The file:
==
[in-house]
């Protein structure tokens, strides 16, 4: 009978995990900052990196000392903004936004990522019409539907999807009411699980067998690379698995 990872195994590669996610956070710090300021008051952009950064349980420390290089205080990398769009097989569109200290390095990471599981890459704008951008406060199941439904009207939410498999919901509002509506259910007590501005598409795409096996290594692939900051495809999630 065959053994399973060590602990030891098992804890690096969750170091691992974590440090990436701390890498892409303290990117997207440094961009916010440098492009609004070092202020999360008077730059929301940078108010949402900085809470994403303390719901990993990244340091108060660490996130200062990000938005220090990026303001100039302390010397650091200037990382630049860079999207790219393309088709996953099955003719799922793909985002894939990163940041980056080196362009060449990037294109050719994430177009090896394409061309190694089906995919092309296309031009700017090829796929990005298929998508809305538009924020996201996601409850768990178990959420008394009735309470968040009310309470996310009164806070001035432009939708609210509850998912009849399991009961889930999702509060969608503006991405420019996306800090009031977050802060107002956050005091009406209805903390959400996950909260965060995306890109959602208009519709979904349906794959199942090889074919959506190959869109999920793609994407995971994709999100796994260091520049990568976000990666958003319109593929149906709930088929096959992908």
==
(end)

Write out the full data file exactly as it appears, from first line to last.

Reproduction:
[in-house]
């Protein structure tokens, strides 16, 4: 009978995990900052990196000392903004936004990522019409539907999807009411699980067998690379698995 990872195994590669996610956070710090300021008051952009950064349980420390290089205080990398769009097989569109200290390095990471599981890459704008951008406060199941439904009207939410498999919901509002509506259910007590501005598409795409096996290594692939900051495809999630 065959053994399973060590602990030891098992804890690096969750170091691992974590440090990436701390890498892409303290990117997207440094961009916010440098492009609004070092202020999360008077730059929301940078108010949402900085809470994403303390719901990993990244340091108060660490996130200062990000938005220090990026303001100039302390010397650091200037990382630049860079999207790219393309088709996953099955003719799922793909985002894939990163940041980056080196362009060449990037294109050719994430177009090896394409061309190694089906995919092309296309031009700017090829796929990005298929998508809305538009924020996201996601409850768990178990959420008394009735309470968040009310309470996310009164806070001035432009939708609210509850998912009849399991009961889930999702509060969608503006991405420019996306800090009031977050802060107002956050005091009406209805903390959400996950909260965060995306890109959602208009519709979904349906794959199942090889074919959506190959869109999920793609994407995971994709999100796994260091520049990568976000990666958003319109593929149906709930088929096959992908």